Campus: CSU Long Beach -- February 18, 2004
National Endowment for the Arts (NEA) Awards $75,000
Grant to University Art Museum at California State University, Long
The National Endowment for the Arts (NEA) has awarded a $75,000 grant
to the University Art Museum (UAM) at California State University, Long
Beach to help support an exhibition of photographs by celebrated German
photographer Candida Höfer. It is the largest grant the art museum
has ever received from the NEA.
Titled “Candida Höfer: Architecture of Absence,” the
exhibition is being presented in partnership with the Norton Museum
of Art in West Palm Beach, Fla., and it is expected to run at Cal State
Long Beach from January through April 2005. The exhibit will travel
to two to four additional venues beyond the UAM and Norton Museum of
Art, and it will be accompanied by a major catalogue to be published
by Aperture, a well-known photography publishing house.
Project co-curators for the exhibit include Constance Glenn, director
and chief curator of the UAM, Mary-Kay Lombino, UAM curator of exhibitions,
and Virginia Heckert, curator of photography for the Norton Museum of
Art. All three will also author essays for the catalogue.
“‘Candida Höfer: Architecture of Absence’ has
been in the planning stages since my visit to her Cologne studio in
1997. We are especially pleased that, at this stage of the project,
the NEA has elected to become the primary sponsor,” Glenn said.
“Höfer’s stunning photographs are represented in the
University Art Museum collection as well as the collection of the Norton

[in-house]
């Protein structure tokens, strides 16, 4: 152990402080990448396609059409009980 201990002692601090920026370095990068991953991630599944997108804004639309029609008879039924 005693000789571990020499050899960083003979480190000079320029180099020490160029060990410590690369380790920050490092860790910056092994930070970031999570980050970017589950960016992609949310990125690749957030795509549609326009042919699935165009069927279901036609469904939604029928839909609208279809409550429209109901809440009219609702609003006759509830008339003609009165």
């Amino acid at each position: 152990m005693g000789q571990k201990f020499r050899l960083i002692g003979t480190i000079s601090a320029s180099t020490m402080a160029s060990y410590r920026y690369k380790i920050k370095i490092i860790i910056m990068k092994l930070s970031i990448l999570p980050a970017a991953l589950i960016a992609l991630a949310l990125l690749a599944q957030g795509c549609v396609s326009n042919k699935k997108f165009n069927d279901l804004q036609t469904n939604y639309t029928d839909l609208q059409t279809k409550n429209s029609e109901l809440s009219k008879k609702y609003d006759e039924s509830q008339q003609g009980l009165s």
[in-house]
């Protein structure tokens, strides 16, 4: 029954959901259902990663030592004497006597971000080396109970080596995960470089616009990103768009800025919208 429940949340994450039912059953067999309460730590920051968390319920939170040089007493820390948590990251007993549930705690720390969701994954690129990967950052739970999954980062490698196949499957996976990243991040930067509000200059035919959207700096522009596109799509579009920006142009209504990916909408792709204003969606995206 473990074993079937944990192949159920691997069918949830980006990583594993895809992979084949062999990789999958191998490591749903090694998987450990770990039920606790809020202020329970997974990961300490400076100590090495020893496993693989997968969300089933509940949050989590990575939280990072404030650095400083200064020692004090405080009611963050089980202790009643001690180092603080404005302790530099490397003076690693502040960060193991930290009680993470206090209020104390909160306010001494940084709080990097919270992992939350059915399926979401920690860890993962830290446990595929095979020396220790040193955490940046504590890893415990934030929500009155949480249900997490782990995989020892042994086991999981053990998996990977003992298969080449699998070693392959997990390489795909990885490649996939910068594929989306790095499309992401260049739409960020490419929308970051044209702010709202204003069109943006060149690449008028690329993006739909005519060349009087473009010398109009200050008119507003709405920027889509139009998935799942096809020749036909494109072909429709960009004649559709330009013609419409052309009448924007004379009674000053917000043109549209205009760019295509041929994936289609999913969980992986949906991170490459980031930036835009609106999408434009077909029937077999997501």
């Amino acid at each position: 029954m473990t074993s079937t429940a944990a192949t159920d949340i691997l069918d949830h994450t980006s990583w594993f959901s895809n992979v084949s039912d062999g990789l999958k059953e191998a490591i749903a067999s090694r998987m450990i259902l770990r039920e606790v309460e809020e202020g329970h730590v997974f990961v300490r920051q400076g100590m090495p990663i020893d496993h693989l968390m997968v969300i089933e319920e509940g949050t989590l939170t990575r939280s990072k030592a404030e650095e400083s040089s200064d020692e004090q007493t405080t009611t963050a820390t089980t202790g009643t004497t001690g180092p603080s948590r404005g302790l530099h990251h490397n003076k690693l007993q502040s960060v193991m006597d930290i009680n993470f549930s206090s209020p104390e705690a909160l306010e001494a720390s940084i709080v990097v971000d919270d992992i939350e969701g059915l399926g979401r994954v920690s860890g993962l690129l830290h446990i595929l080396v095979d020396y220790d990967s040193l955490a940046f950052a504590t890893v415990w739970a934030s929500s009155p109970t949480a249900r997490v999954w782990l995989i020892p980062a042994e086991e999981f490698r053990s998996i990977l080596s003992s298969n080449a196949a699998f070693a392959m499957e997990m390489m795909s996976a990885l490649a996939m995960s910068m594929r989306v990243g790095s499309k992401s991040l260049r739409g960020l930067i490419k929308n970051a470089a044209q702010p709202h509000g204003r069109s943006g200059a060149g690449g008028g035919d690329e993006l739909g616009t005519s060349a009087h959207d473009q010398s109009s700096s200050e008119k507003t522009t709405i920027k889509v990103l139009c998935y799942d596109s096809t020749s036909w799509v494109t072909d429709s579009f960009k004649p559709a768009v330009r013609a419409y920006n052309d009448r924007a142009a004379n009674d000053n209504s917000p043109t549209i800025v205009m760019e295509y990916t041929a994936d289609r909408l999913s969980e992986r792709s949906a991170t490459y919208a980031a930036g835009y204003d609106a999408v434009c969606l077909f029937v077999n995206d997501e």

Museum of Art, and viewers who have seen even one image will be thrilled
at the opportunity to see a broad spectrum of her work.”
Höfer, 59, is a member of the “Becher Circle,” a group
of noted students of Düsseldorf’s renowned Bernd and Hilla
Becher. Other students include Thomas Ruff, Thomas Struth, Andreas Gursky
and Axel Hütte, but Höfer is the only member of that group
whose work has had little or no exposure in North American museums.
The “Becher Circle” of photographers emphasize straight-forward
architecturally anonymous photographs that take on additional serial
meaning. The work of this group has been noted for its extreme clarity,
which, in that very clearness, creates interpretive ambiguity.
Employing available light, Höfer photographs rooms deeply invested
with the richness of human activity but with few or no people present.
Using often monumentally-scaled interiors, she approaches her images
with a minimalist, detached style.
The 50 exhibition images will come primarily from Höfer through
her Cologne gallery, and each of the large-scale works will be illustrated
in the accompanying full-color catalogue.
The NEA awards grants to nonprofit national, regional, state and local
organizations to finance projects in the categories of creativity, services
to arts organizations and artists, literature fellowships and leadership
“From enlivening and diversifying our literary culture through
university and independent presses to placing artists in residencies
at high-technology corporations to producing new operas, plays and ballets,”
said Dana Gioia, chairman of the endowment, “these projects enhance
the artistic quality and availability of the arts across the country.”
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